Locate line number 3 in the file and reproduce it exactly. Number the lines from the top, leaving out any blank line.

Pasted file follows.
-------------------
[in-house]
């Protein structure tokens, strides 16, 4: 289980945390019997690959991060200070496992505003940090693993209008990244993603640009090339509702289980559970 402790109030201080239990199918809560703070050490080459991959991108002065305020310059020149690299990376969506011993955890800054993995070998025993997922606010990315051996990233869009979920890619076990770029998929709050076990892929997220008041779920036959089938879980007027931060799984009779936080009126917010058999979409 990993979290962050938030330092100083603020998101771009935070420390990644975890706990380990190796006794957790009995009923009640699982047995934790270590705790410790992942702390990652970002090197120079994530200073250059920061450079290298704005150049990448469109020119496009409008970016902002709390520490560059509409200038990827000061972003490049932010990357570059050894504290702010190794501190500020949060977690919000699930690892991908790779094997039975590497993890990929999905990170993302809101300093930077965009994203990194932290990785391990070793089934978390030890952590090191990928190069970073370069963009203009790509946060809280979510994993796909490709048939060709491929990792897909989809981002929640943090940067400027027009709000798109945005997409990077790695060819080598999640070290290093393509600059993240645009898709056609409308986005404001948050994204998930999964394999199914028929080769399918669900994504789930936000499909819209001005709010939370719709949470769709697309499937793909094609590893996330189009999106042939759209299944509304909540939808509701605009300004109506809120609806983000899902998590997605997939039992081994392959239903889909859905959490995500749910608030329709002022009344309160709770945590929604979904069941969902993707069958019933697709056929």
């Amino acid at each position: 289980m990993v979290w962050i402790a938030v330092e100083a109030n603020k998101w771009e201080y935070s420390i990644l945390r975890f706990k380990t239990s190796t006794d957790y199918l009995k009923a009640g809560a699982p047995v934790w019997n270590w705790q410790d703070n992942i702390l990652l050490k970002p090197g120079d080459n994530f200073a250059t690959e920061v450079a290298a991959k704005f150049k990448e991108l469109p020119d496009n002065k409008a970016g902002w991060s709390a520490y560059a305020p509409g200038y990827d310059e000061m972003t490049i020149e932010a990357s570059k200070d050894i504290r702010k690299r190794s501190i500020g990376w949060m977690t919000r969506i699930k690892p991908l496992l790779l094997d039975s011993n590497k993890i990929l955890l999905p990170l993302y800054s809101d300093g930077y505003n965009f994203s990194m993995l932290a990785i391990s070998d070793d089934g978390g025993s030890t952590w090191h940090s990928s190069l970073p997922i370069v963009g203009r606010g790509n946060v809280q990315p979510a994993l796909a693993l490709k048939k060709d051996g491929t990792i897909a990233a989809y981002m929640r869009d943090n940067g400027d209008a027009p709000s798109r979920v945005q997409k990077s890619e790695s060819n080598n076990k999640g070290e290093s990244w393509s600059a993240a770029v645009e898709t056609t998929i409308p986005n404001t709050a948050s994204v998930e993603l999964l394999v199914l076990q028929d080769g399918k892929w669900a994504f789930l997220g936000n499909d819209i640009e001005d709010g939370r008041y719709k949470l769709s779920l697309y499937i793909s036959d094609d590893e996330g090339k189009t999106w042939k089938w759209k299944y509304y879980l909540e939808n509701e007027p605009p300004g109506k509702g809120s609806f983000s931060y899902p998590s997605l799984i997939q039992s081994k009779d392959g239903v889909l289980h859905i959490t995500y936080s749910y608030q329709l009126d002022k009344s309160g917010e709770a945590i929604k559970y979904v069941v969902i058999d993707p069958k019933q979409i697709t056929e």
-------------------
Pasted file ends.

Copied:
């Amino acid at each position: 289980m990993v979290w962050i402790a938030v330092e100083a109030n603020k998101w771009e201080y935070s420390i990644l945390r975890f706990k380990t239990s190796t006794d957790y199918l009995k009923a009640g809560a699982p047995v934790w019997n270590w705790q410790d703070n992942i702390l990652l050490k970002p090197g120079d080459n994530f200073a250059t690959e920061v450079a290298a991959k704005f150049k990448e991108l469109p020119d496009n002065k409008a970016g902002w991060s709390a520490y560059a305020p509409g200038y990827d310059e000061m972003t490049i020149e932010a990357s570059k200070d050894i504290r702010k690299r190794s501190i500020g990376w949060m977690t919000r969506i699930k690892p991908l496992l790779l094997d039975s011993n590497k993890i990929l955890l999905p990170l993302y800054s809101d300093g930077y505003n965009f994203s990194m993995l932290a990785i391990s070998d070793d089934g978390g025993s030890t952590w090191h940090s990928s190069l970073p997922i370069v963009g203009r606010g790509n946060v809280q990315p979510a994993l796909a693993l490709k048939k060709d051996g491929t990792i897909a990233a989809y981002m929640r869009d943090n940067g400027d209008a027009p709000s798109r979920v945005q997409k990077s890619e790695s060819n080598n076990k999640g070290e290093s990244w393509s600059a993240a770029v645009e898709t056609t998929i409308p986005n404001t709050a948050s994204v998930e993603l999964l394999v199914l076990q028929d080769g399918k892929w669900a994504f789930l997220g936000n499909d819209i640009e001005d709010g939370r008041y719709k949470l769709s779920l697309y499937i793909s036959d094609d590893e996330g090339k189009t999106w042939k089938w759209k299944y509304y879980l909540e939808n509701e007027p605009p300004g109506k509702g809120s609806f983000s931060y899902p998590s997605l799984i997939q039992s081994k009779d392959g239903v889909l289980h859905i959490t995500y936080s749910y608030q329709l009126d002022k009344s309160g917010e709770a945590i929604k559970y979904v069941v969902i058999d993707p069958k019933q979409i697709t056929e």